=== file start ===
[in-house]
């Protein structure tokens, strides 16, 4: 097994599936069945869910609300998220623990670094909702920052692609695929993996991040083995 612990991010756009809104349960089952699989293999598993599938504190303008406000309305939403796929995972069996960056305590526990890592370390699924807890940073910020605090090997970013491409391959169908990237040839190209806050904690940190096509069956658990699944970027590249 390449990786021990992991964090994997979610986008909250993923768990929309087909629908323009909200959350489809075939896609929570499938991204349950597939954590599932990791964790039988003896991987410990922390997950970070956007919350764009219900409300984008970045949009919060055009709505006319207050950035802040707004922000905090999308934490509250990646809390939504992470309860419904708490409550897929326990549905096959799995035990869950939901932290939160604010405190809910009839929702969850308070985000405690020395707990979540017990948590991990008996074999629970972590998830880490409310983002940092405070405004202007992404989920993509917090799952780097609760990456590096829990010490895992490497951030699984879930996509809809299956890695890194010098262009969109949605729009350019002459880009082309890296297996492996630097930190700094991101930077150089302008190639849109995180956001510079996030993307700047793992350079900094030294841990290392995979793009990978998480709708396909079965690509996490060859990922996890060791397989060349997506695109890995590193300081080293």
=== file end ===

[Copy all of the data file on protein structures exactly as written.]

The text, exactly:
[in-house]
């Protein structure tokens, strides 16, 4: 097994599936069945869910609300998220623990670094909702920052692609695929993996991040083995 612990991010756009809104349960089952699989293999598993599938504190303008406000309305939403796929995972069996960056305590526990890592370390699924807890940073910020605090090997970013491409391959169908990237040839190209806050904690940190096509069956658990699944970027590249 390449990786021990992991964090994997979610986008909250993923768990929309087909629908323009909200959350489809075939896609929570499938991204349950597939954590599932990791964790039988003896991987410990922390997950970070956007919350764009219900409300984008970045949009919060055009709505006319207050950035802040707004922000905090999308934490509250990646809390939504992470309860419904708490409550897929326990549905096959799995035990869950939901932290939160604010405190809910009839929702969850308070985000405690020395707990979540017990948590991990008996074999629970972590998830880490409310983002940092405070405004202007992404989920993509917090799952780097609760990456590096829990010490895992490497951030699984879930996509809809299956890695890194010098262009969109949605729009350019002459880009082309890296297996492996630097930190700094991101930077150089302008190639849109995180956001510079996030993307700047793992350079900094030294841990290392995979793009990978998480709708396909079965690509996490060859990922996890060791397989060349997506695109890995590193300081080293």